soon we will be reading innumerable tributes and encomiums to the
achievements of Mahinda Rajapakse as he completes his first year in
office as the president of this country.
The fact that Rajapakse obtained a wafer-thin majority over Ranil
Wickremesinghe, and that too because of the call to the Tamils of
the North to refrain from voting, is now virtually forgotten. What
is more, the Colombo-based Sinhala and English media have been
successful in presenting the Rajapakse presidency as a string of
achievements, mostly of a military nature.
Being the first son of Ruhana to attain the highest office in the
island, the president is very popular with the Sinhala peasant and
worker. In fact, the support of the JVP, the Hela Urumaya, and the
nominal backing of the SLFP he was able to command during his
election campaign, have given Rajapakse a robust Sinhalaness. It
cannot be denied that he has emerged as a leader whose achievements
are not because of the connections he had with the ruling families
of the South – the Senanayakes or the Bandaranaikes. There is a
feeling that he comes from within the people and speaks directly to
One factor that dominates the thinking of Sri Lankans when they look
back on Rajapakse’s first year in office is that they will have him
for another five years whether they like it or not. Convinced of
this, political forces in the South have begun to arrange and
rearrange themselves so as not to be at a distance from the centre
of power. ‘Mahinda chinthanaya,’ mostly an effort of JVP propaganda,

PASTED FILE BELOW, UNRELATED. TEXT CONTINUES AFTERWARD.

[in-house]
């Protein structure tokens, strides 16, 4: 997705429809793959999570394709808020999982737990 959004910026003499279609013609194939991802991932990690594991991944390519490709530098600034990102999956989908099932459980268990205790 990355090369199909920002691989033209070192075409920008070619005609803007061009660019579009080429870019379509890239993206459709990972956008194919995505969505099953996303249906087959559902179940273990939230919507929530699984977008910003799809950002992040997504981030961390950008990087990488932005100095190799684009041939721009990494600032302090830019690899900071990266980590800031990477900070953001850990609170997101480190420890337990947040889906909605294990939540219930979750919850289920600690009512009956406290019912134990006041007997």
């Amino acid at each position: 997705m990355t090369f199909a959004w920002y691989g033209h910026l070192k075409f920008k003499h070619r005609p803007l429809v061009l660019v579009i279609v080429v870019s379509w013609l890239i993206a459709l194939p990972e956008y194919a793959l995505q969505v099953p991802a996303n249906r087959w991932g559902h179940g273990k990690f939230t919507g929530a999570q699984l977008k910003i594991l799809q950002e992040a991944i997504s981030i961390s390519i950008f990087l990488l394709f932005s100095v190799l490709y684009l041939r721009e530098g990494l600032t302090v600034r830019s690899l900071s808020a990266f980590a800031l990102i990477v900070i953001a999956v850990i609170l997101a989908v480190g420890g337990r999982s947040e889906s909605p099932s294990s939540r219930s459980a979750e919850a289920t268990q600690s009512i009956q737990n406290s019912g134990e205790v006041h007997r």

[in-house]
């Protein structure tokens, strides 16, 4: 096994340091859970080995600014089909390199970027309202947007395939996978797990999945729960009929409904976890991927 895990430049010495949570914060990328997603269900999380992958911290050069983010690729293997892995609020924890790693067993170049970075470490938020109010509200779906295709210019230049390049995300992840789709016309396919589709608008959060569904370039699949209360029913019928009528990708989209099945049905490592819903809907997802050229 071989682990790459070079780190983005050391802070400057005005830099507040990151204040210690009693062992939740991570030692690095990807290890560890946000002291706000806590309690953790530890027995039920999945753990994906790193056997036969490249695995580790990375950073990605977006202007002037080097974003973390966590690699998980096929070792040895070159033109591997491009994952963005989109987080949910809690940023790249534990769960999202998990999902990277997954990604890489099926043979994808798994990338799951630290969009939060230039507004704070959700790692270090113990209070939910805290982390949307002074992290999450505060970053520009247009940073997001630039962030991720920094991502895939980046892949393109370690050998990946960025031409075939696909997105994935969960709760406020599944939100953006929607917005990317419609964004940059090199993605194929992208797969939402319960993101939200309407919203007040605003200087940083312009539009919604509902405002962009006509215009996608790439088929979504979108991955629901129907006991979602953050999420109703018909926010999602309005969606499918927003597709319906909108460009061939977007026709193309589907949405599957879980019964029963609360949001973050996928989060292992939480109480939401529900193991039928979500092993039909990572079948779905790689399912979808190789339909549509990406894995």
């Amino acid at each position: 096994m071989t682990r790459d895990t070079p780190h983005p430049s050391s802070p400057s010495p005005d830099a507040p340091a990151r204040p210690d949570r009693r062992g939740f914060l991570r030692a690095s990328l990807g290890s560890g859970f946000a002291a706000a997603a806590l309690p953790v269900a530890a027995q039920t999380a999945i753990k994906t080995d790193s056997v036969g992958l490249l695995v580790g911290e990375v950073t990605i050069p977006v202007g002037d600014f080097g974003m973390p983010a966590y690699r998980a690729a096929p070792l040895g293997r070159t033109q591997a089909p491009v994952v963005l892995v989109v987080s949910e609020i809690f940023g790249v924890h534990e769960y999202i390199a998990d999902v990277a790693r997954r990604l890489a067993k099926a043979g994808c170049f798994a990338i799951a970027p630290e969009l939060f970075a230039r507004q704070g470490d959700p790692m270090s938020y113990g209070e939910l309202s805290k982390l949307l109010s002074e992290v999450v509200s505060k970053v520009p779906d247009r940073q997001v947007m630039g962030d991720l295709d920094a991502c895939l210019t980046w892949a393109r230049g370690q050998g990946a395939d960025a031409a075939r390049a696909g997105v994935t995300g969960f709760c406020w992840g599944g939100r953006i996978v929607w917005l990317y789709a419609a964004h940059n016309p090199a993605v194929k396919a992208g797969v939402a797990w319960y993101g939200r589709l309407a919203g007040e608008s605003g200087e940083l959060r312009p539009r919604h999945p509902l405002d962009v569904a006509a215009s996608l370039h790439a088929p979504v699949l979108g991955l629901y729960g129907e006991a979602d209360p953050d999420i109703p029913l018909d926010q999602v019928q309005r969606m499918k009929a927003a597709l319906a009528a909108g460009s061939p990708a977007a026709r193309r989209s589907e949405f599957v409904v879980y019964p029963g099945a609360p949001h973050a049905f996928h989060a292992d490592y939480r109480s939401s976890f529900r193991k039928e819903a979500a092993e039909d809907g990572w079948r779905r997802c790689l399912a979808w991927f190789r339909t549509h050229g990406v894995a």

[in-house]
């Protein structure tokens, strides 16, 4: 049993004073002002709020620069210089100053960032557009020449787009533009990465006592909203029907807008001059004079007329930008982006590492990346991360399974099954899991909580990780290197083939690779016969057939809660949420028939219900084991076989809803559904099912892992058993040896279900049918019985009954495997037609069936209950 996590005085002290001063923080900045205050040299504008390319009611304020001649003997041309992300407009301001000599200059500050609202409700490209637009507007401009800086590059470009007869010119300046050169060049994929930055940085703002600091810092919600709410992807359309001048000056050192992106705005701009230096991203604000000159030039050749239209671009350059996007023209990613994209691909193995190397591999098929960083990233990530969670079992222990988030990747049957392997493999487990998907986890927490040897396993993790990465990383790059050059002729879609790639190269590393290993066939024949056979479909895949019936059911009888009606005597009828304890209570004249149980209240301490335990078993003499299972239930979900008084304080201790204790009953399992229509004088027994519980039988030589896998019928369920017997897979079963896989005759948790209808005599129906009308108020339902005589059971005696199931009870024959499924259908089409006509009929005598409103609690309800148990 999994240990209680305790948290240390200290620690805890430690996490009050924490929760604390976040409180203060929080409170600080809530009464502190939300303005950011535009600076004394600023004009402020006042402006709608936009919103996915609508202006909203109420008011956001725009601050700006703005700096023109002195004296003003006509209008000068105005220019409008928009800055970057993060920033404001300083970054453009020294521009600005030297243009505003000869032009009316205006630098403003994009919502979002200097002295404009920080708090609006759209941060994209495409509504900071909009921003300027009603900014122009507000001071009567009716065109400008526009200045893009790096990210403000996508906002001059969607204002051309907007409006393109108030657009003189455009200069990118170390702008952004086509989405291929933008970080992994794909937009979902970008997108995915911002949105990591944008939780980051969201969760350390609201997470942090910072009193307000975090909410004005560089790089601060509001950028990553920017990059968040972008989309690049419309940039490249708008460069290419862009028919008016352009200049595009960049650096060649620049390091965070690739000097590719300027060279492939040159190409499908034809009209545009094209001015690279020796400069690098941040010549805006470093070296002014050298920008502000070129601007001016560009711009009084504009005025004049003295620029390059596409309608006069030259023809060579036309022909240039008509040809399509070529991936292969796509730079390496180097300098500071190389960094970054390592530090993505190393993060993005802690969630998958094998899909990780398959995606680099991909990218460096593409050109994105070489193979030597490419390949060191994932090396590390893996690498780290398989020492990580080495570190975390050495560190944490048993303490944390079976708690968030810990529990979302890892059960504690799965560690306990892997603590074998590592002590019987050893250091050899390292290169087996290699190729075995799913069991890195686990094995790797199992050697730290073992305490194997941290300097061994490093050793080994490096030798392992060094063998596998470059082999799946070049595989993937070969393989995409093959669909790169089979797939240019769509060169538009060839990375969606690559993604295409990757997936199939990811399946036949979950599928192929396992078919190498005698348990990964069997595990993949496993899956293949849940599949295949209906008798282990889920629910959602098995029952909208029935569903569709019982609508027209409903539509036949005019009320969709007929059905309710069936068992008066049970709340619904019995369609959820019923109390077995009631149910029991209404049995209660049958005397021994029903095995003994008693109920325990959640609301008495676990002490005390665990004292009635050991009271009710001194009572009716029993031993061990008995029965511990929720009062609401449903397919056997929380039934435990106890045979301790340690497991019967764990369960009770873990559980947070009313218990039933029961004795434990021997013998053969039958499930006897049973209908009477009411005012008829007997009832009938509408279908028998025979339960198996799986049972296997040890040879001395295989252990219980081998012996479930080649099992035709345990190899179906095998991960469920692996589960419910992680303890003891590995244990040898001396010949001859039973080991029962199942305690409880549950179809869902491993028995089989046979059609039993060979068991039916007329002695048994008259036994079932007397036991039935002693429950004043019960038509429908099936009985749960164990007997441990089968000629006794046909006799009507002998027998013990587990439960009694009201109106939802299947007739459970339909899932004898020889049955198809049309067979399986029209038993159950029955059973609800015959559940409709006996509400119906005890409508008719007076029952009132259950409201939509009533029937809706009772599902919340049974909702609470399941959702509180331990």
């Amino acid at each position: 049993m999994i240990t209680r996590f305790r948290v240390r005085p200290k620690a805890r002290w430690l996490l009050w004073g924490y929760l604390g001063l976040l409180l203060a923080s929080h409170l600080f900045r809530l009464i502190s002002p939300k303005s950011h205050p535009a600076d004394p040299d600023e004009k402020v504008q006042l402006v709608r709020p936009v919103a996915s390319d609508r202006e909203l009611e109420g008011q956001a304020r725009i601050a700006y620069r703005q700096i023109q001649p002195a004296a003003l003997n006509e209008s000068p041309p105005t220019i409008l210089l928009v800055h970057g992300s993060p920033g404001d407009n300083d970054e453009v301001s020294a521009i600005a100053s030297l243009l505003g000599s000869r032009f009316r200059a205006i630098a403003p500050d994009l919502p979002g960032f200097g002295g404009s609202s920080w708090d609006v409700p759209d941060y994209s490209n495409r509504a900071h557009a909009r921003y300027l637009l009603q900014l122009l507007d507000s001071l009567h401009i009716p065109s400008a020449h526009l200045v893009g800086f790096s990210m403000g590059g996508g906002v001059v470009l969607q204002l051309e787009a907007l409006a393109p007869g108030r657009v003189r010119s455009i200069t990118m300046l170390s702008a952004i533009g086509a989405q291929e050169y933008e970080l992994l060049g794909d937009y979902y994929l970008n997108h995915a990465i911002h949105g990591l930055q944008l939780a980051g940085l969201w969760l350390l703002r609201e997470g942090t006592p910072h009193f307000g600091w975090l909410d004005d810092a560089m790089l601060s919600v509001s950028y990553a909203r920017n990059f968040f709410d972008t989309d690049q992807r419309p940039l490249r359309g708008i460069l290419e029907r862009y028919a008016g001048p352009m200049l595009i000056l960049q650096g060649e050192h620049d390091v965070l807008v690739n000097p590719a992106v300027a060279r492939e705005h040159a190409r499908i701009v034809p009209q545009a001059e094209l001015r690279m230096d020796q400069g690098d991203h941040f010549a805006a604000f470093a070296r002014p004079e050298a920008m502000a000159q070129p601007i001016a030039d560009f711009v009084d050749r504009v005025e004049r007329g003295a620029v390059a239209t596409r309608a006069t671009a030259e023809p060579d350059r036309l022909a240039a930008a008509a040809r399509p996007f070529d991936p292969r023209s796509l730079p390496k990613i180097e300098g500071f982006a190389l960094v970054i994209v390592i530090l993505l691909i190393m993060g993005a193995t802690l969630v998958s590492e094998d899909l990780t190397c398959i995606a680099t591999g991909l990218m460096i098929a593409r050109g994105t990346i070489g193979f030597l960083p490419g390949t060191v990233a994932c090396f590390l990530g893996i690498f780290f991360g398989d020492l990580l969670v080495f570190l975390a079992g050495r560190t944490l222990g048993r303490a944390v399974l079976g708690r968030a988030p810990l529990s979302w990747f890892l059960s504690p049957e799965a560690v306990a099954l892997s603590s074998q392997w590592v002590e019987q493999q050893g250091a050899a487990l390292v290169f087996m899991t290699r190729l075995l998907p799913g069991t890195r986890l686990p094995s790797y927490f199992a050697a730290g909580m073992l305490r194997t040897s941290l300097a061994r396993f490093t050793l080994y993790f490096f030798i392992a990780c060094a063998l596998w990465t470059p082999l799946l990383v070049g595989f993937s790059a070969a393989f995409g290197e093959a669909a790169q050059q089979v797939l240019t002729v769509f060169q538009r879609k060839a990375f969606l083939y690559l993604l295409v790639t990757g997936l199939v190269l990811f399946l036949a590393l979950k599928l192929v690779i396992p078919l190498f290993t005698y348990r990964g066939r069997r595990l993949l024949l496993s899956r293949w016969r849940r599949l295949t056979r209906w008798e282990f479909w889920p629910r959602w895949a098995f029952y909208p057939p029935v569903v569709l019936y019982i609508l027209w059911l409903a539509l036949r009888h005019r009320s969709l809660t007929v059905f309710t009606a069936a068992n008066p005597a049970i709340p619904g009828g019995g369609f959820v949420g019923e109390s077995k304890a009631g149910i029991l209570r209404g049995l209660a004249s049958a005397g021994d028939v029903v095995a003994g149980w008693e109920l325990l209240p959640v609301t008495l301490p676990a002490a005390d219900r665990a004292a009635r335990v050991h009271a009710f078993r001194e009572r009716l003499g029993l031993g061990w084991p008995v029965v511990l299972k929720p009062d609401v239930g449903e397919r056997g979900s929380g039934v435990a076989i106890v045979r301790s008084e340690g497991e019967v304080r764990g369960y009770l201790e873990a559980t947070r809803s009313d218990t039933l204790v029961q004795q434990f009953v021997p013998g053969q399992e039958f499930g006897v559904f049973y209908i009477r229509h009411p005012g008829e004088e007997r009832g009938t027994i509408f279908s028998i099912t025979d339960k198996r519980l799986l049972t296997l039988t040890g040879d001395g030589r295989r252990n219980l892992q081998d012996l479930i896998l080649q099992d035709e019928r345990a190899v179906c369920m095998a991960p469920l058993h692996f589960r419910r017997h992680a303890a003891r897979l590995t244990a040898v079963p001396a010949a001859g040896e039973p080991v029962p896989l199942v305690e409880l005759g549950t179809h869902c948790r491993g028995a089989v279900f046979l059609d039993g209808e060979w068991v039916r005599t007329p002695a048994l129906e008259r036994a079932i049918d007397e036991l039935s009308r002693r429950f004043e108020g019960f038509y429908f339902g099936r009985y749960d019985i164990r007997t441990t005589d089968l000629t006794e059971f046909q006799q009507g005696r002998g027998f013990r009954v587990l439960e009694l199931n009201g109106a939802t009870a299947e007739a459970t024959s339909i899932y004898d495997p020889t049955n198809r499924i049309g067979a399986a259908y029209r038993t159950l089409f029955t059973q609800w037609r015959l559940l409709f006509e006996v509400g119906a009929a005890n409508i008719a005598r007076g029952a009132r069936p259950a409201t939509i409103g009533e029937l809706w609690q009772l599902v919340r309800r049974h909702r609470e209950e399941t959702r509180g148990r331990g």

looms large in Sinhala-Buddhist consciousness with associations of
devoutness the word ‘Mahinda’ evokes.
The last year has conclusively proved that Rajapakse is not of the
same mould as former presidents J.R. Jayewardene, R. Premadasa and
Chandrika Kumaratunga. It is not only a question of variations in
style; it seems a more basic difference of personality – of being
too accommodative and perhaps less precise.
This is well reflected in the cabinet Rajapakse has formed. (Even
the secretary to the cabinet, I am sure, will not be able to respond
immediately to the question of which minister is in charge of which
portfolio. We are waiting next year’s desk diaries to find out who
the ministers are, their portfolios, and more important, the
government departments that come under their purview. Perhaps, Sir
Ivor Jennings would have had a lesson in cabinet government through
the formations and deformations of the cabinet system under
There has also been a very significant upsurge in worker
consciousness, which has come out into the open in the last one
year. People have not been shy to use the weapons of industrial
action and strikes to achieve their demand for better wages.